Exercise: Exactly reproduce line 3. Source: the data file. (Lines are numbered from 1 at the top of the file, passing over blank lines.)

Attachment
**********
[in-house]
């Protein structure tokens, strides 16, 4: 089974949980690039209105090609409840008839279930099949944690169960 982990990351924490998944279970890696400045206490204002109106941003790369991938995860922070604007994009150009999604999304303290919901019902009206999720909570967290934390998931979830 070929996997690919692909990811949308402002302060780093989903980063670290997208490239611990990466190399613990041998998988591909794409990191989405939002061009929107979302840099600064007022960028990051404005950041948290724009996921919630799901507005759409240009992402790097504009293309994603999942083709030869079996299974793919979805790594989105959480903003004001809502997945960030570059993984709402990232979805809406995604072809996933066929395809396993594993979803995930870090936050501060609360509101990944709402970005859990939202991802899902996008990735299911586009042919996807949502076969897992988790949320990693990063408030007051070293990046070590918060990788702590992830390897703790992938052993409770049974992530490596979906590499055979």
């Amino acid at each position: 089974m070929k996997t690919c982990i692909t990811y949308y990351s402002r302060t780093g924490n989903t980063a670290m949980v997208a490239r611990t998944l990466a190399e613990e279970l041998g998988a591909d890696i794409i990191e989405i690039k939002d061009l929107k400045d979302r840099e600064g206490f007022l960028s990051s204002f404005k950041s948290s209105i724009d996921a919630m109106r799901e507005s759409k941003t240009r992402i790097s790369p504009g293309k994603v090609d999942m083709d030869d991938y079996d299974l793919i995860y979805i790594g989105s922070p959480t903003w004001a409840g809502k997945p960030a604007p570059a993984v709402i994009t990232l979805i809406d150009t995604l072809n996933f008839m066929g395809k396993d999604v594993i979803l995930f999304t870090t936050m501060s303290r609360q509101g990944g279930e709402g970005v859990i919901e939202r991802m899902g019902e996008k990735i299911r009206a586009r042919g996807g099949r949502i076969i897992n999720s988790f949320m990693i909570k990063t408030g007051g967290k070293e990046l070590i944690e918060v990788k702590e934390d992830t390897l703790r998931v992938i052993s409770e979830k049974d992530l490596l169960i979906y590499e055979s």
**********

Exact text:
């Amino acid at each position: 089974m070929k996997t690919c982990i692909t990811y949308y990351s402002r302060t780093g924490n989903t980063a670290m949980v997208a490239r611990t998944l990466a190399e613990e279970l041998g998988a591909d890696i794409i990191e989405i690039k939002d061009l929107k400045d979302r840099e600064g206490f007022l960028s990051s204002f404005k950041s948290s209105i724009d996921a919630m109106r799901e507005s759409k941003t240009r992402i790097s790369p504009g293309k994603v090609d999942m083709d030869d991938y079996d299974l793919i995860y979805i790594g989105s922070p959480t903003w004001a409840g809502k997945p960030a604007p570059a993984v709402i994009t990232l979805i809406d150009t995604l072809n996933f008839m066929g395809k396993d999604v594993i979803l995930f999304t870090t936050m501060s303290r609360q509101g990944g279930e709402g970005v859990i919901e939202r991802m899902g019902e996008k990735i299911r009206a586009r042919g996807g099949r949502i076969i897992n999720s988790f949320m990693i909570k990063t408030g007051g967290k070293e990046l070590i944690e918060v990788k702590e934390d992830t390897l703790r998931v992938i052993s409770e979830k049974d992530l490596l169960i979906y590499e055979s």